Eye to the Sky: Ophthalmologists Aided Hurricane Response

Caroline Helwick

November 17, 2017

NEW ORLEANS — Eye care is one of the most common acute medical needs after natural disasters. After recent hurricanes devastated Houston, Texas, and Puerto Rico, ophthalmologists were quick to respond, but having a plan in place speeds aid. Several groups are now developing plans that can be shared and modified for particular settings.

In Houston, specialty eye care clinics were promptly established within shelters, as the city had an eye care disaster plan in place. Puerto Rico, lacking such a plan, relied on a dedicated group of ophthalmologists on the mainland to bring order to the chaos.

At the American Academy of Ophthalmology (AAO) 2017 Annual Meeting, these dedicated ophthalmologists told their stories.

Hurricane Maria, Puerto Rico

Eduardo C. Alfonso, MD, chairman and director of the Bascom Palmer Eye Institute at the University of Miami, Florida, described how US ophthalmologists became critical to the relief mission in Puerto Rico after the aftermath of category 4 Hurricane Maria on September 19.

"In preparation for hurricanes, we have plan of action in Miami. As soon as I heard that Maria would hit Puerto Rico, I started texting my colleagues there to see what plan of action they had in place for safety and recovery. It soon became obvious that plans were not firmly laid out on the island," Dr Alfonso said at a press briefing.

Given that information, Dr Alfonso and colleagues jumped in to provide support. Michael Kelly, director of strategic operations at Bascom Palmer, lent his experience from previous disaster relief to help organize the mission there, and Dr Alfonso set up a WhatsApp conversation. The mobile app allows up to 250 people to join a single conversation on a phone or computer. He named the group Eye Care Puerto Rico.

Kelly developed a template of "status indicators" as a way to communicate about facility and transportation issues, patient care needs, and requests for staffing, and he created a hotline through which US ophthalmologists could accept patient transfers from the island.

Dr Alfonso and Kelly flew to Puerto Rico to get a close-up look at what was needed and to determine what more they could do, bringing with them coolers stocked with much-needed ophthalmic medications.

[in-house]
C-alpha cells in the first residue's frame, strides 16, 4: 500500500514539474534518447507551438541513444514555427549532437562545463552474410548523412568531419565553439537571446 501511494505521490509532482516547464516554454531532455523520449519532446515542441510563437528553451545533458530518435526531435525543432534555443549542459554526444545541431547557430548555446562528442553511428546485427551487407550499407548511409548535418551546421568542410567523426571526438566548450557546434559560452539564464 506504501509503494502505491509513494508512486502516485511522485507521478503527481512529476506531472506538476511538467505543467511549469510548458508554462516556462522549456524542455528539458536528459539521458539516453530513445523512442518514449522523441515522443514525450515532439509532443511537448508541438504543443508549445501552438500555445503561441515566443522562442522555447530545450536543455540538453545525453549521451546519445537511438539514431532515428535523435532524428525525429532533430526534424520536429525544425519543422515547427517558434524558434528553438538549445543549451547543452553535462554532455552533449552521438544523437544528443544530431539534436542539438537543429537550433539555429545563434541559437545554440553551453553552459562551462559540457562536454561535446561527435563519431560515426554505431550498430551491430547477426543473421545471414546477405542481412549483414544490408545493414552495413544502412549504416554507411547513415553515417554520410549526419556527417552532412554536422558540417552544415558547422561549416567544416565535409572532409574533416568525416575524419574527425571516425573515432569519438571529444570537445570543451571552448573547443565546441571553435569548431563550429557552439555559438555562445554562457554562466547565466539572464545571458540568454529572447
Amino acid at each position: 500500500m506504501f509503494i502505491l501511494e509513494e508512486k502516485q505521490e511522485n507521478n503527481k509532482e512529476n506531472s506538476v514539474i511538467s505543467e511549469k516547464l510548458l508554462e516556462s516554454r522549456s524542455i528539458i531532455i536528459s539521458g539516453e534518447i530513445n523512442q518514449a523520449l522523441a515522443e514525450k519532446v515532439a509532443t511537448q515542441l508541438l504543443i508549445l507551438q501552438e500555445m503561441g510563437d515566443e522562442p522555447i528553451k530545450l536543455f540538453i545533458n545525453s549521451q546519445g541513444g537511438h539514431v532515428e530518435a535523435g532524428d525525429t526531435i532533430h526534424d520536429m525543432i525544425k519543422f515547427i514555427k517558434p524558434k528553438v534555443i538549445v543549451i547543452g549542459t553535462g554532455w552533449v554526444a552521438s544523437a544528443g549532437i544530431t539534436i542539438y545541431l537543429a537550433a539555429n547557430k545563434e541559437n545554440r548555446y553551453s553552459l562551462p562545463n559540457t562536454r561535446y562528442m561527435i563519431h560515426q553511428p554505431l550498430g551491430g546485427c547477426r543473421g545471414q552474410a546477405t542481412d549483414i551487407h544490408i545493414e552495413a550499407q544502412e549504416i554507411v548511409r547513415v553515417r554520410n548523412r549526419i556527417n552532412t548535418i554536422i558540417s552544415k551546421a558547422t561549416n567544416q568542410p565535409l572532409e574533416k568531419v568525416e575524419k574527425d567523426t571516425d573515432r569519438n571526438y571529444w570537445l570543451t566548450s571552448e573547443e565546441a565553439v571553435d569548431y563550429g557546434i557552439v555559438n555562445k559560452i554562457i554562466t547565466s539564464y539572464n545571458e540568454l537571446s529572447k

WhatsApp Critical for Communication

To form the Eye Care Puerto Rico WhatsApp group, Dr Alfonso added the names of many US physicians and others "who we felt could help," and the president of the Puerto Rican Society of Ophthalmology uploaded the telephone numbers of that society's members. The group held daily 6 pm conference calls to discuss the day's accomplishments and to craft a plan for the following day.

WhatsApp participants used the chat room to let others know how they were faring and to make requests. Many asked for medications. One messaged, "You can help us by sending us large quantities of anti-VEGF. I can coordinate the logistics....People could go blind...That would be really sad...With all my heart, in anticipation..."

Representatives of the ophthalmic industry were included in the group and quickly stepped up to contribute. For one, Regeneron messaged the doctors, "Don't throw out your Eylea. We will replace all that was damaged."

Getting fresh medications into damaged areas became a priority. For this, Dr Alfonso and his team enlisted airlines, cruise lines, and nongovernment organizations traveling from the United States to the island.

Untangling the Red Tape

Aside from bringing eye care to residents, a big need, and challenge, was untangling the red tape that hindered the medical treatment of evacuees to the US mainland. Although many Puerto Ricans have Medicaid and Medicare insurance, it is not directly transferrable to US practices. "We needed to make this insurance work for patients evacuating," Dr Alfonso said. This required regulatory flexibility from the Centers for Medicare & Medicaid Services. The AAO helped iron out these kinks and also worked with the Federal Emergency Management Agency to secure transportation to the mainland for neonates needing surgery for retinopathy of prematurity and other pressing conditions.

The US ophthalmology relief mission is ongoing, and it is not confined to that island but extends to other Caribbean islands that also were affected, Dr Alfonso said.

Hurricane Harvey

Hurricane Harvey made landfall as a category 4 storm on August 25 some 180 miles south of Houston. Flooding in downtown Houston began a day earlier, creating complete loss of access to most medical care for the city. Damage to nearly 135,000 homes sent thousands of residents to 250 shelters, with 10,000 ultimately consolidating into the George R. Brown Convention Center and the NRG complex.

But the Houston ophthalmology community was ready to go. The city had learned much from Hurricane Alicia, which hit the city in 1983, and from housing Hurricane Katrina evacuees in 2005.

"This was not our first rodeo," said Amy G. Coburn, MD, vice chairman of Prevent Blindness Texas and director of community outreach for the Houston Ophthalmological Society.

Dr Coburn described how disaster relief planning facilitated the rapid, nimble delivery of critically needed eye care for a large population. Houston ophthalmologists stepped right up, even including some who lost their own homes. "In Texas, everybody helps. It's almost an inspiring situation to be in," she said.

Disaster Plan Already in Place

As a result of experience and planning, the Houston ophthalmology community had an eye care disaster plan template and bank of resources organized even before Harvey threatened the city. This was the second hurricane shelter-based ophthalmology relief effort Dr Coburn had organized as an executive board member of Prevent Blindness Texas. Ten years ago, she had coordinated the eye relief effort for Katrina evacuees housed in the Astrodome and the Convention Center.